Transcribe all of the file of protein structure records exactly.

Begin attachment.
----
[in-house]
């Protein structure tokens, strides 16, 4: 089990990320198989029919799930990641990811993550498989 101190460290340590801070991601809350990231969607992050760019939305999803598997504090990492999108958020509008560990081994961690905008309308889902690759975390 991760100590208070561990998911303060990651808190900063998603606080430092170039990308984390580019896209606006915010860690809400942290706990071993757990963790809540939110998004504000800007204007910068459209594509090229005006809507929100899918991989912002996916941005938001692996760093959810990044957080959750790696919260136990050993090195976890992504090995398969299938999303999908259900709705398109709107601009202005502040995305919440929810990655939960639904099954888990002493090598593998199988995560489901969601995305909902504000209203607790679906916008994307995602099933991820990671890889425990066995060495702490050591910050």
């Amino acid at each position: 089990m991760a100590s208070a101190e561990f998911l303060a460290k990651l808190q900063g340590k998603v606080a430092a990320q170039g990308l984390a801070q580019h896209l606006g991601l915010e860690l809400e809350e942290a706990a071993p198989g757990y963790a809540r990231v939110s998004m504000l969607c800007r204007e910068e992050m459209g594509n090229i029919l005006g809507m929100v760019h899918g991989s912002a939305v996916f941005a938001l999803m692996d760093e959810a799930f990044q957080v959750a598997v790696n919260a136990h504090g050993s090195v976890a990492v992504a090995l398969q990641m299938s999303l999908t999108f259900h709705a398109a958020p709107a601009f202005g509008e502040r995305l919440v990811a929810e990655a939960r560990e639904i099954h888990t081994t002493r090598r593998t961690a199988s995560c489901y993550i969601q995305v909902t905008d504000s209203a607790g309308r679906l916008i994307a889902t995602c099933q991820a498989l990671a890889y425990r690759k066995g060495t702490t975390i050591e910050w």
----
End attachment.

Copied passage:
[in-house]
């Protein structure tokens, strides 16, 4: 089990990320198989029919799930990641990811993550498989 101190460290340590801070991601809350990231969607992050760019939305999803598997504090990492999108958020509008560990081994961690905008309308889902690759975390 991760100590208070561990998911303060990651808190900063998603606080430092170039990308984390580019896209606006915010860690809400942290706990071993757990963790809540939110998004504000800007204007910068459209594509090229005006809507929100899918991989912002996916941005938001692996760093959810990044957080959750790696919260136990050993090195976890992504090995398969299938999303999908259900709705398109709107601009202005502040995305919440929810990655939960639904099954888990002493090598593998199988995560489901969601995305909902504000209203607790679906916008994307995602099933991820990671890889425990066995060495702490050591910050």
């Amino acid at each position: 089990m991760a100590s208070a101190e561990f998911l303060a460290k990651l808190q900063g340590k998603v606080a430092a990320q170039g990308l984390a801070q580019h896209l606006g991601l915010e860690l809400e809350e942290a706990a071993p198989g757990y963790a809540r990231v939110s998004m504000l969607c800007r204007e910068e992050m459209g594509n090229i029919l005006g809507m929100v760019h899918g991989s912002a939305v996916f941005a938001l999803m692996d760093e959810a799930f990044q957080v959750a598997v790696n919260a136990h504090g050993s090195v976890a990492v992504a090995l398969q990641m299938s999303l999908t999108f259900h709705a398109a958020p709107a601009f202005g509008e502040r995305l919440v990811a929810e990655a939960r560990e639904i099954h888990t081994t002493r090598r593998t961690a199988s995560c489901y993550i969601q995305v909902t905008d504000s209203a607790g309308r679906l916008i994307a889902t995602c099933q991820a498989l990671a890889y425990r690759k066995g060495t702490t975390i050591e910050w």